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P&O Ferries’ Dover-Calais services remain suspended

Ten days after their dramatic sacking of 800 UK-based staff, P&O Ferries has still not resumed its Dover/Calais services, with travellers advised to use other operators for trips between France and the UK.

P&O Ferries' Dover-Calais services remain suspended
Protests outside P&O offices in Dover. Photo by Glyn KIRK / AFP

The company suspended all services, including its Dover/Calais route, on Thursday, March 17th, shortly before the announcement that it had fired 800 of its UK-based seafaring staff.

On Monday, March 28th, services on the Dover/Calais route had not resumed, with no date given for when the route may reopen.

READ ALSO Why did P&0 Ferries axe UK jobs but keep its French workers?

For customers travelling on Irish or Dutch routes services are simply cancelled, but anyone with tickets booked on the Dover/Calais route is advised to turn up at the port as planned.

Once there, they should head to the check-in booths of rival ferry company DFDS and, says P&O, alternative services will be arranged.

Passengers are reminded that face masks are compulsory on DFDS ferries, as well in all public transport hubs and on services in France.

READ ALSO How to travel between France and the UK without P&O Ferries

 
The 800 UK-based jobs will be replaced with foreign staff who are not covered by British minimum wage legislation, although P&O employees based in France and the Netherlands have so far not been affected by the moves.

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TRAVEL NEWS

‘Arrive early’: Passengers at European airports warned of travel disruption

Europe's airports chief told passengers to leave time for delays this summer as the air travel industry struggles to meet surging demand after the pandemic.

'Arrive early': Passengers at European airports warned of travel disruption

“The clear conjunction of a much quicker recovery with a very tight labour market is creating a lot of problems,” Olivier Jankovec, head of the Europe branch of the Airports Council International (ACI), told AFP.

He said there were issues from airports to airlines, ground handlers, police and border controls, but insisted: “The system still works”.

READ ALSO: Budget airline passengers in Europe face travel headaches as more strikes called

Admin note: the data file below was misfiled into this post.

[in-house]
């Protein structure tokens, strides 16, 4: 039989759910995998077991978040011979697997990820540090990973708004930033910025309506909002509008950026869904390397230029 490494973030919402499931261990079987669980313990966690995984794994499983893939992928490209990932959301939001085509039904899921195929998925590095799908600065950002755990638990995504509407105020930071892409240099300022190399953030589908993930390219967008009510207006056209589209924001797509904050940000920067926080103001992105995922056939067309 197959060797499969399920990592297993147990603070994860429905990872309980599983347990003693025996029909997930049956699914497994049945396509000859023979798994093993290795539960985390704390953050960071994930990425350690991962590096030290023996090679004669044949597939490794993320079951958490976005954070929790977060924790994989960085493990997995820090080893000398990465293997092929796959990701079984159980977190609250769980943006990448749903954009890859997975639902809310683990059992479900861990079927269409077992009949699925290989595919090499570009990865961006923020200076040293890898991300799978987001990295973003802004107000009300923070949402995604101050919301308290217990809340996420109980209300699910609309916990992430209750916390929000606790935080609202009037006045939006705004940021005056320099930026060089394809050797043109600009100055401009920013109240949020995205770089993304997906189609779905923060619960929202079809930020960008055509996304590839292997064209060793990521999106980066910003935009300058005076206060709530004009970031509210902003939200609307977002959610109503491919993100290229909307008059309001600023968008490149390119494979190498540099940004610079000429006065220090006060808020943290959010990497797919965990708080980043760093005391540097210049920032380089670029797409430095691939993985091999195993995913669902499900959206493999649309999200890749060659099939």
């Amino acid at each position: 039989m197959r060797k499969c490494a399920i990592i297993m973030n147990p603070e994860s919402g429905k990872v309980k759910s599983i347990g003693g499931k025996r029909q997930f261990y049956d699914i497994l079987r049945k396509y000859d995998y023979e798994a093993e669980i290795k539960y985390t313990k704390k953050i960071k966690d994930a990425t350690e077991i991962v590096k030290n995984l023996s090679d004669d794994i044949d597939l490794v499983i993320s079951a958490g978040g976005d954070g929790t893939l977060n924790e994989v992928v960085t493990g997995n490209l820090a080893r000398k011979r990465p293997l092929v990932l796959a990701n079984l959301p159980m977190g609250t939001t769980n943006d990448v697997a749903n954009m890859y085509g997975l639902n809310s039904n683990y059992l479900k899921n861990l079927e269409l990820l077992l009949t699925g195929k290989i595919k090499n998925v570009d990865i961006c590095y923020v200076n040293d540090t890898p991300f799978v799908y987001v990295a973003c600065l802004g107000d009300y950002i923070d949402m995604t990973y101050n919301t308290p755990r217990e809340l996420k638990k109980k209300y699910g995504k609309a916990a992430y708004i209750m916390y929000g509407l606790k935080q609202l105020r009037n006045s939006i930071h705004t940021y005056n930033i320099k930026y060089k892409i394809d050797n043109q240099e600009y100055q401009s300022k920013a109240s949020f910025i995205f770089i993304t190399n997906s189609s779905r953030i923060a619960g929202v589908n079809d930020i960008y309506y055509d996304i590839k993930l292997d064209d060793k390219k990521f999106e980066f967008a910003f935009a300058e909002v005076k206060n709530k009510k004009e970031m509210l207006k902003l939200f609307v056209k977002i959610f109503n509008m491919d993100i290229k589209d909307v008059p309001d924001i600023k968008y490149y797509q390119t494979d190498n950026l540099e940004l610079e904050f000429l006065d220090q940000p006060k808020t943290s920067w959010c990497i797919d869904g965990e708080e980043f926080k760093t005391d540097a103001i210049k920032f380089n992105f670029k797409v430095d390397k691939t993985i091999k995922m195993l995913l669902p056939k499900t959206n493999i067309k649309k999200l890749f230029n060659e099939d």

“It’s important for passengers that they communicate with the airlines in terms of when they should get to the airport, and prepare to come earlier than usual to make sure to have the time to go through, especially if they have to check luggage,” he said.

Strikes by low-cost pilots and cabin crew across Europe – including this weekend – are adding to the disruption.

Speaking at the ACI Europe annual congress in Rome, Jankovec said airports had taken measures to improve the situation, which would come into effect from mid-July.

“Additional staff will be coming in July, the reconfiguration of some of the facilities and infrastructure to facilitate the flows will also come into effect in July,” he said.

“I think it will be tight, there will be some disruptions, there will be longer waiting times.

READ ALSO: Airport chaos in Europe: What are your rights if flights are delayed or cancelled?

“But I think that in the vast majority of airports, the traffic will go, people will not miss their planes, and hopefully everybody will be able to reach their destination as planned.”

He also defended increases in airport charges, after criticism from the International Air Transport Association (IATA), which represents airlines.

Airports face “the same difficulties and inflationary pressures” as airlines, which he noted were putting their fares up, he said.

“Staff and energy is 45 percent of our operating costs, and of course inflation is also driving up the cost of materials,” he said.

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